In the subsequent listeners’ phone-in programme Any Answers, three of the four respondents were beef and sheep farmers, and unsurprisingly they all opposed a tax on meat. One claimed that: “The most efficient method of turning grass into food is via livestock.” In fact, the process of turning grass into food (meat and milk) via grazing animals is hopelessly inefficient. Ruminants are designed to convert grass into energy for the animal, but using cows and sheep to produce food for humans is wasteful and unsustainable. The FCR (feed conversion ratio) for beef varies from about 7:1 to 10:1 (depending on the system) but cattle require huge amounts of feed, including grass, grain and soya beans. Grass fed beef is actually less efficient than beef produced intensively (each cow needs a big chunk of land) but all beef production is profligate and involves catastrophic environmental damage (deforestation, water consumption, emissions, &c). Environmental campaigners are now recommending that global beef consumption needs to decrease by 90%.

It is no surprise to find that Ms Batters is co-founder of a group called Ladies in Beef, which “champions Red Tractor farm assured beef.” There have been several exposés of shocking conditions at Red Tractor farms, and in February 2018 the TV chef Jamie Oliver declared: “Red Tractor only meets the bottom standard of animal welfare.” Oh really, that high?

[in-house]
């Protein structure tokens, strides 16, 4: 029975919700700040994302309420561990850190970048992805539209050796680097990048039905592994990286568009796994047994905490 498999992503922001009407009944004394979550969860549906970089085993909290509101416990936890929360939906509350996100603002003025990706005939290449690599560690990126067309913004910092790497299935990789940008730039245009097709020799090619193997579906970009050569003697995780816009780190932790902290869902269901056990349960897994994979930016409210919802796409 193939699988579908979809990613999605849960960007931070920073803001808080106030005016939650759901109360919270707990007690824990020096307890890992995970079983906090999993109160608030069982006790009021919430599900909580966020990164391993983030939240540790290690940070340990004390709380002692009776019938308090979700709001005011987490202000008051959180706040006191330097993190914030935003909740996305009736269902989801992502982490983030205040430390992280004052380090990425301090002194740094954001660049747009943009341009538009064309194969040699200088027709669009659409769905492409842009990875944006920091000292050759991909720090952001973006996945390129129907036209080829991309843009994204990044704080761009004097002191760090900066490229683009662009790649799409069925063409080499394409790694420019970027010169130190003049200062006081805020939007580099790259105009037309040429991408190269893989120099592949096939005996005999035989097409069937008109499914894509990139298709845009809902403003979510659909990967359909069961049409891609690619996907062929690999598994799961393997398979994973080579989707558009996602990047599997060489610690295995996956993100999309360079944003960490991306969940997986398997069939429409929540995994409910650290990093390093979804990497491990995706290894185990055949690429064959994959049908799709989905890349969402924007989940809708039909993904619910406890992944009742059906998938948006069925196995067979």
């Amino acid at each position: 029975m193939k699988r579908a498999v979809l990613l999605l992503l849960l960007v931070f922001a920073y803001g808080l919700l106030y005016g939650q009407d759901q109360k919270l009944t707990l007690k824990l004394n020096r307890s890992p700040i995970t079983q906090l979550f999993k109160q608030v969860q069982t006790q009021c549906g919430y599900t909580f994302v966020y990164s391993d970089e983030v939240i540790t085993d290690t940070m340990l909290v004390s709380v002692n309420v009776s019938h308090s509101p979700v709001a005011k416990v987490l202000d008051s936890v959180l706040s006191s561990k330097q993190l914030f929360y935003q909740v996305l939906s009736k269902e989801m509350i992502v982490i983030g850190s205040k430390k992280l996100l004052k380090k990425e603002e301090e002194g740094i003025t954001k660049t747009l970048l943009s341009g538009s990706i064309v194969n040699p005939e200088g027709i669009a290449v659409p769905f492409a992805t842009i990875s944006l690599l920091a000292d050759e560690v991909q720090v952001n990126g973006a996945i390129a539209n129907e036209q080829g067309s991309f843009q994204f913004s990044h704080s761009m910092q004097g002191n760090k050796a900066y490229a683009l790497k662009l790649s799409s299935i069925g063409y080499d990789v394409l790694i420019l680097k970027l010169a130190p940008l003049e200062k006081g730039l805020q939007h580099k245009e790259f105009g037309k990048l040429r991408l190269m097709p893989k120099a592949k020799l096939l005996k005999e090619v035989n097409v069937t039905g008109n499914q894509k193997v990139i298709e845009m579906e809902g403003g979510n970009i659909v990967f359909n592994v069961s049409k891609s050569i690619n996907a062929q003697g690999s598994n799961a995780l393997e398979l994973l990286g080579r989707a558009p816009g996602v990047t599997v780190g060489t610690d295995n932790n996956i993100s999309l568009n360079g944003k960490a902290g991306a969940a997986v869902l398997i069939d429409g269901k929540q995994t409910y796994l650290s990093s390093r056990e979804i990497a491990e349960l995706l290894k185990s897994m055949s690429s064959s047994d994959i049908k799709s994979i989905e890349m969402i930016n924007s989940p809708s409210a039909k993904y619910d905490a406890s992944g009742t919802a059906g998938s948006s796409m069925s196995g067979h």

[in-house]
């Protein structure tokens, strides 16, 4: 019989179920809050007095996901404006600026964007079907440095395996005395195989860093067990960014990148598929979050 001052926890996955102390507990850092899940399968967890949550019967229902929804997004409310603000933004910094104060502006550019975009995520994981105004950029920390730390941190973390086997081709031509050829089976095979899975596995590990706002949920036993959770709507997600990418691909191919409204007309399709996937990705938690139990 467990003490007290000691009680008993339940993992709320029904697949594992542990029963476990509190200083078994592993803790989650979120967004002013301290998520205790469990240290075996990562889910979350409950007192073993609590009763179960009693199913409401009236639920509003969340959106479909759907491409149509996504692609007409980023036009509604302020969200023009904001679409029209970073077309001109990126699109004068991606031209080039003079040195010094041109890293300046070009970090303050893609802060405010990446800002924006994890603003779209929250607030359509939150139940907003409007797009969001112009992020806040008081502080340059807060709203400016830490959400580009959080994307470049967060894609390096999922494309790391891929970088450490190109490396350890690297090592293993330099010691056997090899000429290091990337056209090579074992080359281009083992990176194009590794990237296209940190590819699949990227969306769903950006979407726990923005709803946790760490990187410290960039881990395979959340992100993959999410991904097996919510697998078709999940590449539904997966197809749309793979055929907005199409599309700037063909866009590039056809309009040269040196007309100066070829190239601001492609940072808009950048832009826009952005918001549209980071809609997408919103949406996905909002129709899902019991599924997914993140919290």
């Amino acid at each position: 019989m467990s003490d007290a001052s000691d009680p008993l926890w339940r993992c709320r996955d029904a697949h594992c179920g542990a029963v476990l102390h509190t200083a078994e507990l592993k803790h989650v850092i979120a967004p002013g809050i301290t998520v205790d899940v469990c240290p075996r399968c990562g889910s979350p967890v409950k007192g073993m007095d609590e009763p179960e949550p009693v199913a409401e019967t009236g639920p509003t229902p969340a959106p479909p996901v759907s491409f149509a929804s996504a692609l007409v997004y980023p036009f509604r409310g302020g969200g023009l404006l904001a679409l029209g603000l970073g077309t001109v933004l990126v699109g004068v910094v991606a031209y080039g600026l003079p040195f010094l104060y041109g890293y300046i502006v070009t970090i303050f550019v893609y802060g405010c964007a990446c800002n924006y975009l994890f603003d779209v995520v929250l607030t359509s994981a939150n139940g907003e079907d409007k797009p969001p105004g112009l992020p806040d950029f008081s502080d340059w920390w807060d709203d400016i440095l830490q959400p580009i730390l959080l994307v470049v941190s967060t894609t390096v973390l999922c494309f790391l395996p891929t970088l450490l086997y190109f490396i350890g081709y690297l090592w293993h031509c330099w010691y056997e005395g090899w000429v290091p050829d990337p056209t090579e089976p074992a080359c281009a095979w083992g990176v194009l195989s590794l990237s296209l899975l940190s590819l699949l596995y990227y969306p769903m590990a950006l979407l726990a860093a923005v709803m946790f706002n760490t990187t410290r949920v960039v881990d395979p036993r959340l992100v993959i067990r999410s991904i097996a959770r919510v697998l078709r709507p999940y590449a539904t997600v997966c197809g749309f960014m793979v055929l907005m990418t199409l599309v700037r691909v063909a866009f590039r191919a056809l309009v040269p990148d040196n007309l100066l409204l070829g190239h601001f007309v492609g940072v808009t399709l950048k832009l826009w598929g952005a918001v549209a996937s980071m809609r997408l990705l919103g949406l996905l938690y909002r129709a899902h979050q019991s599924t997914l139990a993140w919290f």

Paul Freestone

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Our brains get bigger, but wisdom declines

It is ironic that ‘sapiens’ (derived from the Latin) means wise. The human brain has evolved into something quite extraordinary, and it remains unsurpassed in its sophistication, despite all the portentous claims for Artificial Intelligence. Unfortunately, our collective behaviour as a species demonstrates that stupendous brainpower doesn’t equate to greater wisdom.